Over 1250 Cleansweep Auctions End Tomorrow 09/29 - Bid Now
Over 1600 Total Lots Up For Auction at Five Locations - TX 09/30, NC 10/05, FL 10/06, CA 10/07, NY 10/11

Medical 3D printing at Tampa General Hospital and USF Health Morsani College of Medicine provides clearer map for surgery

Press releases may be edited for formatting or style | May 23, 2022 3D Printing Operating Room
TAMPA, Fla., May 19, 2022 /PRNewswire/ -- How do you mend a broken heart? With plastic. That's a goal at Tampa General Hospital, where a sophisticated 3D printing program is making replicas of human organs from layers of artificial materials. Teaming up with the USF Health Morsani College of Medicine's Department of Radiology, Tampa General has used 3D printing for planning aortic valve replacements, trauma surgery, cancer surgery and other reconstructions, as well as creating replicas of major organs. The replicas are used by surgeons to improve planning for surgery with the goal of a better surgical experience and outcomes for the patient.

"We're able to translate medical imaging data into 3D models and these can be used in clinical decision-making, medical simulation and training, as well as patient education,'' said Summer Decker, PhD, associate professor and director of 3D Clinical Applications for the Department of Radiology at the USF Health Morsani College of Medicine.

This potentially revolutionary technique uses 3D-printed facsimiles to better understand treatment and even reduce risk in invasive and complex surgeries. It allows for an appraisal of an organ outside the body, which saves time in the operating room and reduces costs. "Because of this 3D technology, we can take an 11-hour surgery down to a three-hour surgery,'' Decker added. "So, it makes for safer and more efficient procedures.''

The USF Health Morsani College of Medicine and Tampa General are the first in the Tampa Bay area and among the first in the country to utilize this innovative technology. Although this collaborative 3D printing program started as research years ago, it has advanced to become a valued medical asset today. Early in the COVID-19 pandemic, for instance, Dr. Charles Lockwood, senior vice president of USF Health and dean of the Morsani College of Medicine, asked the USF Health 3D lab team to develop a solution for the international supply shortage for the nasal swabs needed for COVID-19 testing. Working in collaboration with USF's Division of Infectious Disease and Tampa General's Global Emerging Diseases Institute, the team designed and developed a 3D-printed alternative nasopharyngeal swab for COVID testing. Validating the accuracy of the swab took place in several health care facilities across the U.S., including Tampa General Hospital. To date, the USF patent-pending design has produced more than 75 million swabs in over 50 countries.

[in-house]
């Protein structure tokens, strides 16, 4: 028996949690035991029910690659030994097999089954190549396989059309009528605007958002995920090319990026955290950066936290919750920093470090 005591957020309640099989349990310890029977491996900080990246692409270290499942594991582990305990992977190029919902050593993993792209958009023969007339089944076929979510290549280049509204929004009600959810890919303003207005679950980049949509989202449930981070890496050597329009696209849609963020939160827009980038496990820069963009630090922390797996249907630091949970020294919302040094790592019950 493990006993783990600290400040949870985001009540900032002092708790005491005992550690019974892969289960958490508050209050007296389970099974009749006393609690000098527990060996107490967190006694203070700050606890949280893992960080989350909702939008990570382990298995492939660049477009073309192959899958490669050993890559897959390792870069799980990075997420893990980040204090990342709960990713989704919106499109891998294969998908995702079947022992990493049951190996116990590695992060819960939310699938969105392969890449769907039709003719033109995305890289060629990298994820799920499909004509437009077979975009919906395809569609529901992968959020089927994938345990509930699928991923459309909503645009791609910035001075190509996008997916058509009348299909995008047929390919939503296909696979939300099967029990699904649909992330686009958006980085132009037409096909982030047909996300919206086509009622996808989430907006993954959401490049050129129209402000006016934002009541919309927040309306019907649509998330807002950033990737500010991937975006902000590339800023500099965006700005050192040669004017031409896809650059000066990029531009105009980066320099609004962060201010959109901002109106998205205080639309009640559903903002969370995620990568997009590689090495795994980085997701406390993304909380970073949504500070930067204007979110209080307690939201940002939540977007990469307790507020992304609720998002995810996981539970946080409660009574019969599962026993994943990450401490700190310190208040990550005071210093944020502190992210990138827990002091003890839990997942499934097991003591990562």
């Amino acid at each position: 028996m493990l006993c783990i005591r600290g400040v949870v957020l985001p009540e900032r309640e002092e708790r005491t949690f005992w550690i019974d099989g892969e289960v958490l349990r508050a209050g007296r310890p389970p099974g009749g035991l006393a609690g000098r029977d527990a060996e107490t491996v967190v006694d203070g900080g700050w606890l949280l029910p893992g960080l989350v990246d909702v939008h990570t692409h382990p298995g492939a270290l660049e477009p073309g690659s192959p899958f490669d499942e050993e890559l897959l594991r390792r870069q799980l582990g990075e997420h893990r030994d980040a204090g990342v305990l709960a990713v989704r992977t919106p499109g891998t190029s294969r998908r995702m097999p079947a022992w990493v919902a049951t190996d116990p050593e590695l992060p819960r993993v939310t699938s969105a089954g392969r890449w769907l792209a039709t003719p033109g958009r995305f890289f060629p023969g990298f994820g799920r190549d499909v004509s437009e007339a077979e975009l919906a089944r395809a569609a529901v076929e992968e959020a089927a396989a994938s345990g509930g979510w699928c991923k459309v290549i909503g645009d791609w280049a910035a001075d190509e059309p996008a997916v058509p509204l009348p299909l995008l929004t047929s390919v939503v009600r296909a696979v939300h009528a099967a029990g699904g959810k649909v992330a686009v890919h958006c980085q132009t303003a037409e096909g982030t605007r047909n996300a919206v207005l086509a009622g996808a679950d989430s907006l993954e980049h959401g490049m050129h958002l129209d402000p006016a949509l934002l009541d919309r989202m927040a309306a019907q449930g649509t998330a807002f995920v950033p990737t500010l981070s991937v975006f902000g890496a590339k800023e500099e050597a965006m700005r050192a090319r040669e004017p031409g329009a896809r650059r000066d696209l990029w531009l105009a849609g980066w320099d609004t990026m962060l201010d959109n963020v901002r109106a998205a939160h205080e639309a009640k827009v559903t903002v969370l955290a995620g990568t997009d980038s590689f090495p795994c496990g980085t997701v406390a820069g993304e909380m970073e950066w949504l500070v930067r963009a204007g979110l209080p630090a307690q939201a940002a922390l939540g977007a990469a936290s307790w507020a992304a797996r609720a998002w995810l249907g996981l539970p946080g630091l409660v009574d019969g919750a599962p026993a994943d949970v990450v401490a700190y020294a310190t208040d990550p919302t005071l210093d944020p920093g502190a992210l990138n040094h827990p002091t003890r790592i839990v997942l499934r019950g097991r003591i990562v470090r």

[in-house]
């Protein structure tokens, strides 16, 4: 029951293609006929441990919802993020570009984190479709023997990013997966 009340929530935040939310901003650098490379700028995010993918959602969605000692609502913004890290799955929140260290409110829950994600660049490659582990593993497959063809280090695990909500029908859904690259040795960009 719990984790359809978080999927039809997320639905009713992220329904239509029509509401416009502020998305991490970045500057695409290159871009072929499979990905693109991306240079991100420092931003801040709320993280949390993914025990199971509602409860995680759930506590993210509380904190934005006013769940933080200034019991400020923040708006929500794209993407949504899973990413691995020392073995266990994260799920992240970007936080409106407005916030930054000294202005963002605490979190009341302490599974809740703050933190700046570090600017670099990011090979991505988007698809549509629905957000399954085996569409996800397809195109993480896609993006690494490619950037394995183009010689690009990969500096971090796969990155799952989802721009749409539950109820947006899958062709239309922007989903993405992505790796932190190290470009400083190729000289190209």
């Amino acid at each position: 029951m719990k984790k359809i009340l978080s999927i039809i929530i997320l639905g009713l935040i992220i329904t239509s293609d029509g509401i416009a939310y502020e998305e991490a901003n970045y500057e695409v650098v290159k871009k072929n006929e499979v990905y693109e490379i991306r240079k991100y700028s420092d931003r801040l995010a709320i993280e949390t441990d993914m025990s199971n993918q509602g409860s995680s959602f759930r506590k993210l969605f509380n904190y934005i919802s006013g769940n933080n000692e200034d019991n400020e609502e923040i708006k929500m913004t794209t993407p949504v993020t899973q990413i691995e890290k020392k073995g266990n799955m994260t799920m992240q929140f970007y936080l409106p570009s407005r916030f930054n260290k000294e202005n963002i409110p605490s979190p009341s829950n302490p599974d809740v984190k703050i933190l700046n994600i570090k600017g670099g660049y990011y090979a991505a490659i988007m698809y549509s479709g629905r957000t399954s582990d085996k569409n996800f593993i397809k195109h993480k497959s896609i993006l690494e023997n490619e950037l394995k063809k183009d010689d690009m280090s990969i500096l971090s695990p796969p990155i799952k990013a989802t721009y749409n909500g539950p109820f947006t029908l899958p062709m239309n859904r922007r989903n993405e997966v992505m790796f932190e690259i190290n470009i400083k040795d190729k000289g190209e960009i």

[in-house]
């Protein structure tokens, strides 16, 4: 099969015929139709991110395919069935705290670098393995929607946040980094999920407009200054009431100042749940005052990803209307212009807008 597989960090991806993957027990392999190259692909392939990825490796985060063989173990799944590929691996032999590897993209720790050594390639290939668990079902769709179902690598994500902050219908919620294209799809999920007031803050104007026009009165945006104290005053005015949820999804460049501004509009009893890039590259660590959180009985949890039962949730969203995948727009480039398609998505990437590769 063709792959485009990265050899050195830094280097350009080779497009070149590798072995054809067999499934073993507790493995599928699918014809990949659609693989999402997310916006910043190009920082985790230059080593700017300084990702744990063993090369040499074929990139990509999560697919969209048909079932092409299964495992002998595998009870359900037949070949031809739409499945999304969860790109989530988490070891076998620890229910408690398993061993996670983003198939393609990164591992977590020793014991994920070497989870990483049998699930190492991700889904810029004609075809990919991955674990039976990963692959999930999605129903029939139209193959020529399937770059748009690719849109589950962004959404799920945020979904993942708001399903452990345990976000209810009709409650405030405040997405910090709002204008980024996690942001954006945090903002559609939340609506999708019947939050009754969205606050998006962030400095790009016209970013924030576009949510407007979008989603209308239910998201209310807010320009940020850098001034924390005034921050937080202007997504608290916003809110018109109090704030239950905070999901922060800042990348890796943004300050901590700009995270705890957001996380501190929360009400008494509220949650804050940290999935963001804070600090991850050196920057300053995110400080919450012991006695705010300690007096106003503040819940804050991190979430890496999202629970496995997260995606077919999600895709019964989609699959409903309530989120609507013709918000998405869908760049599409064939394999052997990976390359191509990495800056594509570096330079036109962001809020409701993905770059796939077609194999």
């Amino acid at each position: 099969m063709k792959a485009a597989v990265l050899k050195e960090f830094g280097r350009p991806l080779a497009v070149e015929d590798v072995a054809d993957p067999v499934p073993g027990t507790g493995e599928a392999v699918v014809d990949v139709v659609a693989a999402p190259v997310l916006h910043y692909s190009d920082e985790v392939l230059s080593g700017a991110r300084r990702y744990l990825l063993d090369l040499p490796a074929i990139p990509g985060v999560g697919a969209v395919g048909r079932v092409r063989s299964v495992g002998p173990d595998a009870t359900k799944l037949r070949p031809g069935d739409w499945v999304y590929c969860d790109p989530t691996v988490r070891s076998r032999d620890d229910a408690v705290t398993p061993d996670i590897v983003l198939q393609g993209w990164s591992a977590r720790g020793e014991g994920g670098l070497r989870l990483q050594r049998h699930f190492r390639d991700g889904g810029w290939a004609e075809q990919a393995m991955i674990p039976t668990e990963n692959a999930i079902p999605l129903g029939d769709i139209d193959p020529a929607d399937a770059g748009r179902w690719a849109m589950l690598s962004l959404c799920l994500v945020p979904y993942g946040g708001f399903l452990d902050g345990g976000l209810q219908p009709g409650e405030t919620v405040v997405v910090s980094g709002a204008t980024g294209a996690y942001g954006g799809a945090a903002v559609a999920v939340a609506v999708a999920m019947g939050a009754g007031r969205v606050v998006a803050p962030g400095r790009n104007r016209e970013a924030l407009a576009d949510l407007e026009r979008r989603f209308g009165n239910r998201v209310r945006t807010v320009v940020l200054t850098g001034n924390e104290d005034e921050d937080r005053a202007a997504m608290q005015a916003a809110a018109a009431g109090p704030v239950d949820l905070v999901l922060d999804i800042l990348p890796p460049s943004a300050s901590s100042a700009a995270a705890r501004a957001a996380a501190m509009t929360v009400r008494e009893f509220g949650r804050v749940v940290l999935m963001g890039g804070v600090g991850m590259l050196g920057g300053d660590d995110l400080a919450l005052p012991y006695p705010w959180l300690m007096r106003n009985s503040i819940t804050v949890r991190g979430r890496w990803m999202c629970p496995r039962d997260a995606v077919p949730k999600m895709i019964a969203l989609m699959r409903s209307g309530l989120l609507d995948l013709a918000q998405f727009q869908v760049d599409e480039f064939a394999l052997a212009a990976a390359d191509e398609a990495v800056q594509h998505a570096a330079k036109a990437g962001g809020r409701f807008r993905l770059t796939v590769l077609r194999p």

A swab is one thing; a heart is another. The artificial version gives physicians and patients a better understanding of the problem at hand. So, if a patient has a bad heart, doctors can scan it, print it, and collaborate on a strategy based on the printed model. Just as important, they can put it in the patient's hands. "It gives our patients and doctors a better understanding of the problem and how best to treat it," said Dr. Krishna Nallamshetty, chair of the Department of Radiology and associate professor of Radiology and Cardiology at the USF Health Morsani College of Medicine and chief of staff at Tampa General Hospital.

You Must Be Logged In To Post A Comment